Encinitas bans the sale of all helium-filled balloons – Advice Eating

The ribbons are wrapped around turtles, claws and wings of birds, found in the digestive tract of wild animals, and cause other dire consequences for animals.

ENCINITAS, Calif. – Dubbed the “zero-waste nightmare,” helium-filled balloons are a single-use plastic that’s also a major pollutant of the oceans. To reduce this waste, the city of Encinitas has banned the sale of lighter-than-air balloons. The San Diego Chapter of the Surfrider Foundation was also instrumental in this push.

“We have been spot checking the companies that have been selling the balloons since the regulation was passed. And the compliance rate was absolutely incredible when the various stores they were selling stopped on their own. A select few, it was a corporate decision and needed something from the city to stop it, which they did,” said Mark O’Connor. This Coastal Defender is a co-lead on the Rise Above Plastics Committee for the San Diego Chapter of the Surfrider Foundation.

This non-profit organization works to protect the world’s oceans, waves and beaches. When in Encinitas, you’ll often see Mark picking up single-use plastics and other trash to help keep Moonlight Beach clean.

“Well, that’s pretty typical, a plastic wrap. Can’t tell, looks like there may have been some food product in it,” Mark said while pointing out trash found on Encinitas Beach.

One of the biggest pollutants this Surfrider Volunteer found are balloons. Mark even has a jar of his insights, which he had on hand when he campaigned for the ban on helium-filled balloons at an Encinitas City Council meeting. Mark says he collects at least one balloon, on average, on each of his beach inspections.

“These are my approximately 190 to 200 balloons. I’ve stopped counting now. Yes, like I said, there are a few people who have given them to me as well. You can see there’s mylar and latex, all the ties,” said Mark as he showed the filled jar.

Marine conservation organizations and even the National Oceanic and Atmospheric Administration [NOAA] a partner of the Surfrider Foundation, cites balloons as one of the top pollutants that have adverse effects on marine life.

“The latex is a bit heavier and only holds the air for about 24 hours and the mylar lasts about three weeks. So it seems a little heavier and it’s getting caught in the seaweed and I don’t know what Mother Nature is doing but she just needs to break free. 95 percent of the latex I reclaim is in the seaweed,” O’Connor said.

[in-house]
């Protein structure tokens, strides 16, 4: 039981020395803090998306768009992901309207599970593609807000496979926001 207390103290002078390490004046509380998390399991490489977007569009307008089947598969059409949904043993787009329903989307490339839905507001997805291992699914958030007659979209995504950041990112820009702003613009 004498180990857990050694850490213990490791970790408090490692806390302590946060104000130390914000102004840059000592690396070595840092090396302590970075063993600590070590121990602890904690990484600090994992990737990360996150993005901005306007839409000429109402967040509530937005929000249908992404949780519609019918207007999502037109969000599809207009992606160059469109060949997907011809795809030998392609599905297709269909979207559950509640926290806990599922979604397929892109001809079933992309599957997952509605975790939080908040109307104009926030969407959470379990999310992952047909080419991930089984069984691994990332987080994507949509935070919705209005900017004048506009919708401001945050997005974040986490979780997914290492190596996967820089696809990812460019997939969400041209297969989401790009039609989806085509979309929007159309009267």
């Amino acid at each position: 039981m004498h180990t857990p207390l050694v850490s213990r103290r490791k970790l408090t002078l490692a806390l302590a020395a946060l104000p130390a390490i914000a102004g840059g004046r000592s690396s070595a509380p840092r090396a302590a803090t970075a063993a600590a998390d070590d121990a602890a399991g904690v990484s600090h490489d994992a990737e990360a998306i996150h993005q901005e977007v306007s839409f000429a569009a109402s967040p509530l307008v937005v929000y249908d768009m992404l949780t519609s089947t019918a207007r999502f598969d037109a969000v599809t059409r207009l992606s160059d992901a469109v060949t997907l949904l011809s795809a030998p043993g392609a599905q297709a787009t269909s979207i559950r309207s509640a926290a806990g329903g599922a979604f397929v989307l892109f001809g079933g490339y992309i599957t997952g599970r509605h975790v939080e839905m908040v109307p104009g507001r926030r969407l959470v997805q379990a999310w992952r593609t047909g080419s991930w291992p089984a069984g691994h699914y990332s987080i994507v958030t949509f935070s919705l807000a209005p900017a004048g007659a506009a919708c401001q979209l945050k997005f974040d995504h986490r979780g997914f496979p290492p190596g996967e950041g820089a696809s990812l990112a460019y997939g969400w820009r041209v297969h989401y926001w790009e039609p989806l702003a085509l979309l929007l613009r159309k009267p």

The sight of balloons littering the beach isn’t just pleasing to the eye. The attached ribbons can wrap around sea turtles, claws and wings of birds, be found in the digestive tract of wildlife, and cause other fatalities to animals.

As we strolled along the beach, I asked Mark why he thought the ban on lighter-than-air balloons in Encinitas was successful?

“This council, the people who are here are quite progressive. They love the marine environment. It’s part of tourism, part of who we are, its recreation, it provides sustenance,” O’Connor said.

Although Encinitas is the first city in our county to implement this ban, it appears they won’t be the last. Mark tells me that the Surfrider Foundation has tasked the Solana Beach City Council with pushing for a similar helium ban. The aim is to start along our coast and work your way inland.

But don’t twist it. This is not a ban on all balloons. Mark promoted the idea of ​​using air in balloons instead of light helium. He said when your celebration is over, deflate and properly dispose of the balloon in the trash.

O’Connor stressed this is an attempt to get businesses and you to get creative on how to celebrate in an environmentally friendly way.

“If you’d like to join us, or if you’re in a city or part of a city council and listening and need our help with that, you can email rap, rap@surfridersd. org. Tell us who you are, what you want to do and what city and how you can help, how you want to help and we will get those emails from that account. You’ll come to me and I’ll email you back, or we can meet up for coffee, a phone call or something,” O’Connor said.

In a previous Earth 8 story, I covered how helium-filled balloons can be carried all the way to the desert here in our eastern country due to westerly winds and pose a threat to wildlife. Mylar balloons are often reported along the hiking trails and countryside of Borrego Springs. Mark suggests checking out Balloonsblow for more eco-friendly ways to celebrate, no matter where you live.

Additionally, if you would like to help and/or volunteer with the San Diego Chapter of the Surfrider Foundation, just visit their website.

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